This month sees the publication of a Cochrane Review evaluating the role of procalcitonin in guiding decisions about treating respiratory infections with antibiotics. Its findings have some potentially far-reaching implications, particularly for hospital settings, where most of the studies were conducted. Rather than relying on a gold standard to evaluate test accuracy, the review measures how many patients died following the decision to initiate or discontinue antibiotics based on levels of procalcitonin in the blood. The review tested the performance of procalcitonin in people at risk of serious infections, in intensive care, presenting to emergency departments, or in primary care – finding that antibiotic prescription decisions made on the basis of the test results did not increase the rate of mortality (about 5.8% with a procalcitonin algorithm versus 6.3% without) or morbidity. Crucially these results were achieved with a reduction in the amount of antibiotics used. In other words, when treatment decisions took account of procalcitonin levels antibiotics were better directed to the patients who needed them, with less waste to those who did not.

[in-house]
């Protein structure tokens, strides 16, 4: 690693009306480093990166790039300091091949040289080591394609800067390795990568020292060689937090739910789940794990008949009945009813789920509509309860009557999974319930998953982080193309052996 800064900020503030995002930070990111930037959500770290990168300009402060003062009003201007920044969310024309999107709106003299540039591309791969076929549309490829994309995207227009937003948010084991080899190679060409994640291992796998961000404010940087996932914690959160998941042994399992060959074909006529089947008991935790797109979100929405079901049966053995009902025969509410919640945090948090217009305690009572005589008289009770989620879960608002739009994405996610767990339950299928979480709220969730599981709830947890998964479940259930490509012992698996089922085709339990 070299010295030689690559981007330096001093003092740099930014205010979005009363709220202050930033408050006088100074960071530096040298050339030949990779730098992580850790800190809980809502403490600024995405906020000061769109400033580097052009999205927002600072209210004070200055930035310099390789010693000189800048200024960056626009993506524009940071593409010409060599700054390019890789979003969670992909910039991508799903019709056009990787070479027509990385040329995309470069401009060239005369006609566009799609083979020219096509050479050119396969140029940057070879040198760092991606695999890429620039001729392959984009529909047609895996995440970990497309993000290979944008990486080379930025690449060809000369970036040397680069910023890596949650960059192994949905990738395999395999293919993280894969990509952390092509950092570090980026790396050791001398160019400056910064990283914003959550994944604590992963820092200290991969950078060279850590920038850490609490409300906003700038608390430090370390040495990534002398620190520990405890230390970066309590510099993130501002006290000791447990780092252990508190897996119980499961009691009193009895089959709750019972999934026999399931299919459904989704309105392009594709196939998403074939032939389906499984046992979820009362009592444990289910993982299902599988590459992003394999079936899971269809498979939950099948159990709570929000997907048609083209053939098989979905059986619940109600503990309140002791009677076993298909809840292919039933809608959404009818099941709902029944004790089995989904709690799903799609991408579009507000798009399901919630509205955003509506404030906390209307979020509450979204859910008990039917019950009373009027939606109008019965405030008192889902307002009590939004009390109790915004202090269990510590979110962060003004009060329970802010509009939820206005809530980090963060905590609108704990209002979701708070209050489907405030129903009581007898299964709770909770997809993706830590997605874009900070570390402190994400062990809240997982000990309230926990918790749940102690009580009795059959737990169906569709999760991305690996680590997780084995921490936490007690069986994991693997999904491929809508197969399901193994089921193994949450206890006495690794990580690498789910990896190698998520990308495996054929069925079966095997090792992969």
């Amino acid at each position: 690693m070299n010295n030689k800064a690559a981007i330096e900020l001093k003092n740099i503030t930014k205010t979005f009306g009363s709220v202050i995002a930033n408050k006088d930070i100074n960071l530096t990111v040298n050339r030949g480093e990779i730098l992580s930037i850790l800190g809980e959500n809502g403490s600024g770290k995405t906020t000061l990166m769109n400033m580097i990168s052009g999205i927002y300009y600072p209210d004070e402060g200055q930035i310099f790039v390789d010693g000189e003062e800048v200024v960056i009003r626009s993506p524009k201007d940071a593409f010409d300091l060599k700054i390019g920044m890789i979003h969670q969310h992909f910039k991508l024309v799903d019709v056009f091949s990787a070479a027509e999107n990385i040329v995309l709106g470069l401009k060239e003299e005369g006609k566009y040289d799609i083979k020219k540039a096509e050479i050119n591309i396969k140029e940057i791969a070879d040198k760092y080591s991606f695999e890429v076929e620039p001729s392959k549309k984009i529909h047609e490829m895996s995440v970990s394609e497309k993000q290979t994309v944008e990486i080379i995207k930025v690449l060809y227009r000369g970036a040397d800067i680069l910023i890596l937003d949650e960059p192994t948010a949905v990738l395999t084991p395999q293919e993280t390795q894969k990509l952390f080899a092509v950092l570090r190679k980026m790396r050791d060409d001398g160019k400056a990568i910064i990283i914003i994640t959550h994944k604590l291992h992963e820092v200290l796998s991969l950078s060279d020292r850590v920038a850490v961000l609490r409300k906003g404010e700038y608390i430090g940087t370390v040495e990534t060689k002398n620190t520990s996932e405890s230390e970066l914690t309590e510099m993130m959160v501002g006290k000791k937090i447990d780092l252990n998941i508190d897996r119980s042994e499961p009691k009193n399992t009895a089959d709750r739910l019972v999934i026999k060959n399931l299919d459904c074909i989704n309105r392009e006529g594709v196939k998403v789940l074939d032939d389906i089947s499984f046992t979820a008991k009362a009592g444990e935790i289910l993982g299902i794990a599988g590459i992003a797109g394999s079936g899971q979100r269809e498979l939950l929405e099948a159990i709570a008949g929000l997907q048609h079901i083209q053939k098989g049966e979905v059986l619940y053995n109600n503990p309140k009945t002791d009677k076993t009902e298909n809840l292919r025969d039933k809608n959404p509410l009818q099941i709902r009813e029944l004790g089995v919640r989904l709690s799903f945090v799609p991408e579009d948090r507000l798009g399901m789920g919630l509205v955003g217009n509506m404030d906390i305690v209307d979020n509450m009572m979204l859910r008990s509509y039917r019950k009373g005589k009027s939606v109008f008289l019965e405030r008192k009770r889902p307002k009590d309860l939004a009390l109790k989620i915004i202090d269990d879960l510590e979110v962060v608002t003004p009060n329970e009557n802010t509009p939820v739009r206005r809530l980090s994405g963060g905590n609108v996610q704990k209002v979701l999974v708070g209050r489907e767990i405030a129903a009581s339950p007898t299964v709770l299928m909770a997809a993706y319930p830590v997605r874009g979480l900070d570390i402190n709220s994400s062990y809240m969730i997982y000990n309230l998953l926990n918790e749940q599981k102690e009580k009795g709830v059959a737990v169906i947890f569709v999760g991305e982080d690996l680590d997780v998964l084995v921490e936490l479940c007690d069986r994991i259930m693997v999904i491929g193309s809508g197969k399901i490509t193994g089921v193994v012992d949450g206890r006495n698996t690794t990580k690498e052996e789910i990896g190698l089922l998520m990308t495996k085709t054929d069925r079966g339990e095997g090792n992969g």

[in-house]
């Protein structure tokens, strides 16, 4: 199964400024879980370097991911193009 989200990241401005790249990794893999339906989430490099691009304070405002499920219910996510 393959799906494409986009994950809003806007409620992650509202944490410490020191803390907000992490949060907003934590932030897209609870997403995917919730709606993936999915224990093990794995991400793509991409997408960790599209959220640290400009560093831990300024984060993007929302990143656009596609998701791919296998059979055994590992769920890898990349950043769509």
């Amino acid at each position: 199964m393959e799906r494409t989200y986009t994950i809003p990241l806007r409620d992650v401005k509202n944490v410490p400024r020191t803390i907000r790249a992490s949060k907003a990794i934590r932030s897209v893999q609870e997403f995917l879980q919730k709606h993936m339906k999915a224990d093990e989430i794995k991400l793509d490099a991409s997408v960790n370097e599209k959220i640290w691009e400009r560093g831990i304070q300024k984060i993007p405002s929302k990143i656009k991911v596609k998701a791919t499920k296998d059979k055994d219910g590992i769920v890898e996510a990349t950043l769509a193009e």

The findings of the review are highly significant. Safely reducing use of antibiotics means that fewer people are exposed to their side effects, but there is probably an even greater gain in view of the real worry about antibiotic resistance. This is no longer a theoretical, far-off, 'doomsday' scenario: it is here. Every year, 25,000 patients die directly from antibiotic resistance in Europe alone. And worse is to come. As resistance genes for the final last-ditch antibiotics against infection promulgate via commensals throughout the community, so we are facing the dismantling of joint surgery, cardiac catheterisation, chemotherapy and other mainstays of modern medicine that need antibiotic cover, as we return to the dark ages of the pre-antibiotic era. New antibiotics may only partially offset the threat of antibiotic resistance: long-term strategies should force us to consider how to use the agents that we do have.